Global Warming: What a 1.5°C World Would Look Like
By Abigail Meyers
The rate at which our planet is warming and the consequences we face by ignoring it is becoming increasingly clear. But what exactly will the impact of our actions look like? While predictions vary, scientists have developed general ideas of what the Earth could look like once we reach certain defining points. 1.5°C and 2°C are the basis for discussion surrounding solutions for global warming. Although only 0.5°C apart, the difference between the two is considerable. Carl Friedrich Schleussner, Head of Climate Science at Climate Analytics and Group Leader at Humboldt University Berlin, said 1.5°C and 2°C marks “the difference between events at the upper limit of present-day natural variability and a new climate regime, particularly in tropical regions.”
The Paris Climate Agreement, an international treaty focused on climate change involving 196 parties at the time of its formation, set a goal to limit global warming to 1.5°C. Unfortunately, most potential solutions would include a temperature overshoot. This means that the global temperature would exceed the limit for a short period of time before being reduced to its original goal. Global temperature averages in 2020 were 1.15°C above those of preindustrial eras- meaning that it would be more than twice as difficult to stop global warming at 1.5°C than 2°C. Thus, sizable and immediate change is crucial. At the current rate of atmospheric warming, the atmosphere is predicted to reach 1.5°C between 2030 and 2052. By 2100, the sea level at 1.5°C would increase by 0.4 meters, and at 2°C, 0.46 meters; from this point, the sea level would only continue to increase. Excessive rising of sea levels is dangerous for a number of reasons. Flooding of land with lower elevations would cause significant damage;- potentially destroying crops, housing, and cities. Currently, we are on track to approach 5°C by the end of the century.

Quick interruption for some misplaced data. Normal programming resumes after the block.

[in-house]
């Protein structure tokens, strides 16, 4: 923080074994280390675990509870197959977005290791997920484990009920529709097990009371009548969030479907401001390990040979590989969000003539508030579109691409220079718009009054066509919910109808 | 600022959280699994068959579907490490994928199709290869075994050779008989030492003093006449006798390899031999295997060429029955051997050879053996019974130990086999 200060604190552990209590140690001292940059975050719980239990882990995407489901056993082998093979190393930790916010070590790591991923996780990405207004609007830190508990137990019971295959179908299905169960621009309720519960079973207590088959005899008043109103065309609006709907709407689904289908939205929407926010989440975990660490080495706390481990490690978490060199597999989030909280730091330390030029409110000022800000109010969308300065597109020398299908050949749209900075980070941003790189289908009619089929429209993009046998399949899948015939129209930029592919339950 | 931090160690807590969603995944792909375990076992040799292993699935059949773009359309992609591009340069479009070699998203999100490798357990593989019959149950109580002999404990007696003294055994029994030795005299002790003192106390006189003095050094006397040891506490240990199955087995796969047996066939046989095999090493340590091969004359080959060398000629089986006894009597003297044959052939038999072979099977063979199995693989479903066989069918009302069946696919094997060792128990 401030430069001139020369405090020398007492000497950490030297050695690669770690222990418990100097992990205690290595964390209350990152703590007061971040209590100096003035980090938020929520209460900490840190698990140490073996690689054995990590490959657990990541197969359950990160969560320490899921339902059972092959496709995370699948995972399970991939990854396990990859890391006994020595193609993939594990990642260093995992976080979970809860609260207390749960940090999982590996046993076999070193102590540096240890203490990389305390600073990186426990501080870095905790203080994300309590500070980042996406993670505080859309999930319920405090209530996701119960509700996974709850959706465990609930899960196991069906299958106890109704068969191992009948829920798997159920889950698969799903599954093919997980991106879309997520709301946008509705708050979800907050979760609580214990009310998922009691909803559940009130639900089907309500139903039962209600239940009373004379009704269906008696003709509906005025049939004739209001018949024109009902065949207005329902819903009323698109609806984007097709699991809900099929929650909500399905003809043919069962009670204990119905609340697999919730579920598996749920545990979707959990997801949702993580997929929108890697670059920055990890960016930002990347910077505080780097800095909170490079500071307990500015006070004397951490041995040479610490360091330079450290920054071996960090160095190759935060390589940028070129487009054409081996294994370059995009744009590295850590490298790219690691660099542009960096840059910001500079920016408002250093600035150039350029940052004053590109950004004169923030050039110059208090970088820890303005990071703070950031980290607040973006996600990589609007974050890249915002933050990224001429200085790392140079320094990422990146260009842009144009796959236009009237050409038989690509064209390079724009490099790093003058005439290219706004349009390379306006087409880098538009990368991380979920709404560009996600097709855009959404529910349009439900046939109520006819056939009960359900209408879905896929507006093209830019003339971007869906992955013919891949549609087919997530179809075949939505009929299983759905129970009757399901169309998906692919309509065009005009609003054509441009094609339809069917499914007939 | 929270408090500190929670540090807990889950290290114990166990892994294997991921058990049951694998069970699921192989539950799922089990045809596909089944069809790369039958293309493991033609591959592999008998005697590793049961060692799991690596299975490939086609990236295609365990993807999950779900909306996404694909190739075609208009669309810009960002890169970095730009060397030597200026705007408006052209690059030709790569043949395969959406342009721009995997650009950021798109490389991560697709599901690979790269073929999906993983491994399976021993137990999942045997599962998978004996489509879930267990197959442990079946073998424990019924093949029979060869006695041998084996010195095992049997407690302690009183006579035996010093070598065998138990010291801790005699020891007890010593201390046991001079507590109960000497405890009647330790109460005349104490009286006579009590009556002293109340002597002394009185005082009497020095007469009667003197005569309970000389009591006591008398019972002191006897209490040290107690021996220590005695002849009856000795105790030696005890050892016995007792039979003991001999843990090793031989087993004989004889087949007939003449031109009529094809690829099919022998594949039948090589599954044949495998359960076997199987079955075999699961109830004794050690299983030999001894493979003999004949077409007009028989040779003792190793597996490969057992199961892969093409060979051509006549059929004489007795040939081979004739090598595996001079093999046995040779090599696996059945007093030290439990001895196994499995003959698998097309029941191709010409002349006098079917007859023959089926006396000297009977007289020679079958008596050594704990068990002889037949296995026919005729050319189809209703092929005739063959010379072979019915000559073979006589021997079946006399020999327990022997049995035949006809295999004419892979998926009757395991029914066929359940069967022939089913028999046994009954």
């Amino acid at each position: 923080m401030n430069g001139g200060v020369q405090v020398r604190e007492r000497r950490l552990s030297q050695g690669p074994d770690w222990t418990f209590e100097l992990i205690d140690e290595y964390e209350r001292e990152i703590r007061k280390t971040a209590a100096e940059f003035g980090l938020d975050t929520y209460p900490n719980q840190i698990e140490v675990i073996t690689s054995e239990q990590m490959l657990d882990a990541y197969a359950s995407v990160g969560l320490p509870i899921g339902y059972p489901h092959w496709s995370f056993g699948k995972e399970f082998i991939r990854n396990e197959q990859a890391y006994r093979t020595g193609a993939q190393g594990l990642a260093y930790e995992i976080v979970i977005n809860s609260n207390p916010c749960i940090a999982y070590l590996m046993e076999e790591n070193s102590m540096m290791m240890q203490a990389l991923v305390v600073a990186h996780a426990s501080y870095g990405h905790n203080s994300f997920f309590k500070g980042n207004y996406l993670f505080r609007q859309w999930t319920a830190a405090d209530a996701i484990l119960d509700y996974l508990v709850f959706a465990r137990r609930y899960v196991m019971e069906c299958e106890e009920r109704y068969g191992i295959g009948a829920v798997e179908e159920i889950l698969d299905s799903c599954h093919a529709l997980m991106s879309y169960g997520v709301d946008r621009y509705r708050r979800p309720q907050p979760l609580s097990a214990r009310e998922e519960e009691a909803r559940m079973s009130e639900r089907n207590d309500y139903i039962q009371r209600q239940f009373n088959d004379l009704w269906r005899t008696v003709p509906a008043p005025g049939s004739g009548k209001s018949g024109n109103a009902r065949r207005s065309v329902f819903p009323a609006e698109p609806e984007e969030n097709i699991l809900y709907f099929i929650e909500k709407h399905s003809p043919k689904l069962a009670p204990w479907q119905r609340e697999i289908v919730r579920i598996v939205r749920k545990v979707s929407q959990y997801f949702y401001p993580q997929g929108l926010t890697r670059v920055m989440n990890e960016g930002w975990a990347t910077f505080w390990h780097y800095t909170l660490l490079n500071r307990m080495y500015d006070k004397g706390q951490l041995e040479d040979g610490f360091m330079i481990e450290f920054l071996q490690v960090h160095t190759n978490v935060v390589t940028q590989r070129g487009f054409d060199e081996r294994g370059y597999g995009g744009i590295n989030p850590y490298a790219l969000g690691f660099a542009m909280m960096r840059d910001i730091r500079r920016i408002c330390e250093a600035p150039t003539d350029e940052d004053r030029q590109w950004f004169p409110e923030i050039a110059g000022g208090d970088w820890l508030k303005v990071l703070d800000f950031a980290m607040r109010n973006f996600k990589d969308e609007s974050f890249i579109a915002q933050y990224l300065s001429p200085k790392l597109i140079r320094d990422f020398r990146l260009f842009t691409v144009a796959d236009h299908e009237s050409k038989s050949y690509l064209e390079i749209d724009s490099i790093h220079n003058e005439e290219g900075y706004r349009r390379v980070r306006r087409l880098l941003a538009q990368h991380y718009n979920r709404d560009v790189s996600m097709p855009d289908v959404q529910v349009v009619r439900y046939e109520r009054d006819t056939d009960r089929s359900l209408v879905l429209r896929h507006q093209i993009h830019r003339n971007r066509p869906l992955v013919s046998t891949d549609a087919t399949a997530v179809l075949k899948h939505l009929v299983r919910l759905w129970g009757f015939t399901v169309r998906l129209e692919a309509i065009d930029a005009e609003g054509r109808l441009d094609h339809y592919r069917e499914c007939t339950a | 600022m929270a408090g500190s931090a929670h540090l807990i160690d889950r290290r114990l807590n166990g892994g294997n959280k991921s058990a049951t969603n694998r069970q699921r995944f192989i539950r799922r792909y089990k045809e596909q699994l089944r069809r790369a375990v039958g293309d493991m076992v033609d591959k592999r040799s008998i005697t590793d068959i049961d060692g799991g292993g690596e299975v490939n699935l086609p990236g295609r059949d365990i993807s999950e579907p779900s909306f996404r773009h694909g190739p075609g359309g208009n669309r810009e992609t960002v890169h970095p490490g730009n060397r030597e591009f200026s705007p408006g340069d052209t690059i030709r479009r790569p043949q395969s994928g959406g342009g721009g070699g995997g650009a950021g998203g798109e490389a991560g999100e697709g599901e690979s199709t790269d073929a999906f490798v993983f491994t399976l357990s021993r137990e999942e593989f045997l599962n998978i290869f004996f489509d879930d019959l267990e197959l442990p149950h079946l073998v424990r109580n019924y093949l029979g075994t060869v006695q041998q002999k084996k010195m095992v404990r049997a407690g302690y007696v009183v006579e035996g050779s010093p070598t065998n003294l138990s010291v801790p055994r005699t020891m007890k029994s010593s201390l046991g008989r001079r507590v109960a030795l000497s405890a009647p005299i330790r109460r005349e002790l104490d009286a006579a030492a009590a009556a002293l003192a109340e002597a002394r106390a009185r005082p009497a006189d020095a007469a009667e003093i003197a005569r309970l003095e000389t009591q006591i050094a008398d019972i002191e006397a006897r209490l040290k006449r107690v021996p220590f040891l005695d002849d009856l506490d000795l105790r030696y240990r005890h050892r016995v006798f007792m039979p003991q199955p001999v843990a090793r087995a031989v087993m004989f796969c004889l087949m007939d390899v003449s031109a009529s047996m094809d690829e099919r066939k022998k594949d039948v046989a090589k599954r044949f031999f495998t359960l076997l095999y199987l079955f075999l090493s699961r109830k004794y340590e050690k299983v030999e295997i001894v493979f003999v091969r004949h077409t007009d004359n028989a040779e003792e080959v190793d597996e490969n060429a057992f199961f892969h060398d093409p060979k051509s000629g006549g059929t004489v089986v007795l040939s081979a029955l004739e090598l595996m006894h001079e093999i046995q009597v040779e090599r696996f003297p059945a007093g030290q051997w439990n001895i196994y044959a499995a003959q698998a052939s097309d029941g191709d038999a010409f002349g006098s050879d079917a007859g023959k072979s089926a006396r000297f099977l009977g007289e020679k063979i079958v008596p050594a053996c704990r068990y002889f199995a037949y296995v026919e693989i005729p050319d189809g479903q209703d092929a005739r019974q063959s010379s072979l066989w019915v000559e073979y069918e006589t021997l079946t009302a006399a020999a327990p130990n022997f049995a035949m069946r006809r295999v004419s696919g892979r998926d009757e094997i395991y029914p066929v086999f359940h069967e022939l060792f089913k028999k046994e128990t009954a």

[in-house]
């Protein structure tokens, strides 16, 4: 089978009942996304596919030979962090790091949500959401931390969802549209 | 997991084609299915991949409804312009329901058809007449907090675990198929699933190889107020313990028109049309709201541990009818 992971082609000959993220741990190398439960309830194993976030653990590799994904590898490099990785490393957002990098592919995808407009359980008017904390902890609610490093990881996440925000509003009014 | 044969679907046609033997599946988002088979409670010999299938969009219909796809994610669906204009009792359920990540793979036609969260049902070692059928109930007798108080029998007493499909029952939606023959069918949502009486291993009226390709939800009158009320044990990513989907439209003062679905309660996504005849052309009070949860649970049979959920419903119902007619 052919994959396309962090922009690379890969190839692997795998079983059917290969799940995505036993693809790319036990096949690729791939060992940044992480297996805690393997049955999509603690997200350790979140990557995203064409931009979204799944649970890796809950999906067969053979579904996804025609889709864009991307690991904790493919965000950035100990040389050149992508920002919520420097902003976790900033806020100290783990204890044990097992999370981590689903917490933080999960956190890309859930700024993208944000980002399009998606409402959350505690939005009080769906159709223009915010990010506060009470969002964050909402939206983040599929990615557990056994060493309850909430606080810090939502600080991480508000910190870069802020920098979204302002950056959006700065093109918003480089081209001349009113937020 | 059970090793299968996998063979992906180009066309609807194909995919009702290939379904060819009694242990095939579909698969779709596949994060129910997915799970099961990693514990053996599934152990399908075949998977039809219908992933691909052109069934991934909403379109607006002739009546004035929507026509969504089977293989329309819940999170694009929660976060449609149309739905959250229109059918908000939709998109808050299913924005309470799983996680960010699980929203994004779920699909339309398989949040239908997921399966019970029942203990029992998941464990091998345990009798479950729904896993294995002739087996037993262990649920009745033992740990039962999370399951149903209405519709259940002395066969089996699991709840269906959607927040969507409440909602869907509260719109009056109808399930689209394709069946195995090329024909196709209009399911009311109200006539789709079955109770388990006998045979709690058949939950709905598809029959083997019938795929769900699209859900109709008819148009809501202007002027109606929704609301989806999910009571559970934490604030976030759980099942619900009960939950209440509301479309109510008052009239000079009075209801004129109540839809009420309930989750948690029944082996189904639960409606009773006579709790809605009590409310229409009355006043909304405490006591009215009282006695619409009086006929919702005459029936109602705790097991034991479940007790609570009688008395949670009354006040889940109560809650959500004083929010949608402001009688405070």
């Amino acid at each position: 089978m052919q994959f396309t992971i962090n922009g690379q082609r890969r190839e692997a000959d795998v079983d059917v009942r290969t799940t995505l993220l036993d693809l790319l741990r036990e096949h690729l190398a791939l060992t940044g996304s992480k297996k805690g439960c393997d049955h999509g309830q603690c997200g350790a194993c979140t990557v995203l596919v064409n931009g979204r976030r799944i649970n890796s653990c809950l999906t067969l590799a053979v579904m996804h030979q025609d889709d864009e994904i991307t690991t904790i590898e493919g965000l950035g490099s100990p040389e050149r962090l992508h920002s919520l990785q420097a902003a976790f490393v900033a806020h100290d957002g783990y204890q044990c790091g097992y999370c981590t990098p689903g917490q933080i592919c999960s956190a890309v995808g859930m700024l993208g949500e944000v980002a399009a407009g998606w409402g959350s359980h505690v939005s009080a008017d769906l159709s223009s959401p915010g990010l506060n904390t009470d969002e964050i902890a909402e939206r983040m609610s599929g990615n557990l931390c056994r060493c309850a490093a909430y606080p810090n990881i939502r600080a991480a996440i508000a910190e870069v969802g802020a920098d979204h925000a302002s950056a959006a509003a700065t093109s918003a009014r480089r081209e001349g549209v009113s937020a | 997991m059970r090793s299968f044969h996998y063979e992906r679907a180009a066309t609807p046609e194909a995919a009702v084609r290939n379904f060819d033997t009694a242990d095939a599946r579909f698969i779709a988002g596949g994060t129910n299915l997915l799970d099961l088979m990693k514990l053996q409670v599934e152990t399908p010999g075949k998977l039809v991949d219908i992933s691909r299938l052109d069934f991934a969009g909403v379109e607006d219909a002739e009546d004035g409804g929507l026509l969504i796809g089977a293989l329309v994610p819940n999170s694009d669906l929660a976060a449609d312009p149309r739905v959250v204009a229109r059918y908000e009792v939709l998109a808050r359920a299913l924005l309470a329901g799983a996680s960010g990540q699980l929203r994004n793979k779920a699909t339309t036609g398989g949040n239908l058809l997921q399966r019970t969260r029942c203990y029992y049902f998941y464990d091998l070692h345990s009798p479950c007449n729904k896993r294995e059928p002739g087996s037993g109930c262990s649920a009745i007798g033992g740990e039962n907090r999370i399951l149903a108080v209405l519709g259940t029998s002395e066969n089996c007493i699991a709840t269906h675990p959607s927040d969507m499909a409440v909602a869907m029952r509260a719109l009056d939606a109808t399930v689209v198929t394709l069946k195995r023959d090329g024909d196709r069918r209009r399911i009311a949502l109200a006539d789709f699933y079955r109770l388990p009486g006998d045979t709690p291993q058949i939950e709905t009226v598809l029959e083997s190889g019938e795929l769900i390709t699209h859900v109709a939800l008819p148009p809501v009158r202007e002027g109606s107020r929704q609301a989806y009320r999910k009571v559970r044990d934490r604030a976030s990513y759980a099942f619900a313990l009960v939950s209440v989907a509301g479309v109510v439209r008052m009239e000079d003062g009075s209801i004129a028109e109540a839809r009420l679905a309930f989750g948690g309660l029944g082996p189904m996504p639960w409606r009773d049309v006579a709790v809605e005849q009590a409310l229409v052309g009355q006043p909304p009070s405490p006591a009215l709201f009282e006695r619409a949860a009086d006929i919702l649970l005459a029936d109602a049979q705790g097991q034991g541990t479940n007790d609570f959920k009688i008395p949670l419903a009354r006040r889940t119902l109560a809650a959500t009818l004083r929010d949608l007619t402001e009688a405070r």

So why is 1.5°C such a significant turning point, and how different would this be from 2°C? To begin, global warming creates food insecurity, an increased risk of drought and flooding, and a variety of health issues. Johan Rockström, Professor and Director of the Stockholm Resilience Center, reports that 2°C “contains significant risks for societies everywhere; 1.5°C looks much more scientifically justifiable.” At 2°C, parts of southwest Asia could become uninhabitable without permanent air conditioning. Corn crop yields in Africa could be cut in half. Halting global warming will be extremely difficult, but isn’t impossible. Stopping warming at 1.5°C could prevent an ice-free arctic in summers, prevent further damage to the Amazon Rainforest, and cease melting of the Siberian tundra. The World Resources Institute presents the differences between a 1.5°C and a 2°C world, citing major concerns, such as sea-level changes and species extinction.
Limiting warming to 2°C would require humans to reduce annual emissions by 20% below the levels of 2010 by 2030. In order to cease warming at 1.5°C, emissions need to drop by approximately 45%. Reduction of carbon footprints in large corporations is crucial, but individual contributions can be just as important. The most effective individual changes we can make are lowering our carbon usage by using alternatives such as solar power or electric cars and consuming a more plant-based diet. Small changes make a substantial impact over time. Ultimately, it is essential to reach zero carbon emission levels. Realistically, the goal of 2°C would need to be achieved by 2050, while 1.5°C would need to be achieved by 2075.
While all greenhouse gasses are detrimental, carbon dioxide (CO2) is particularly harmful because of how long it remains in the atmosphere. “The world has just gambled its future on the appearance, in a puff of smoke, of a carbon-sucking fairy godmother,” stated Kevin Anderson, a climate scientist at the University of Manchester. Chemical removal of carbon dioxide is extremely expensive. For this reason, many have resorted to biological processes, such as planting trees. This solution is gradual, yet still effective.
A number of solutions have been proposed, but overall, we have failed to take action. Groups such as the Paris Climate Accord and the Intergovernmental Panel on Climate Change have made significant progress, but more effort is necessary to reverse the damage. Societal issues pose significant barriers to progress, as large swaths of the population are not committed to fighting global warming. Taking immediate action to reverse the damage already done is imperative. Although challenging, a 1.5°C warmed world remains an achievable goal.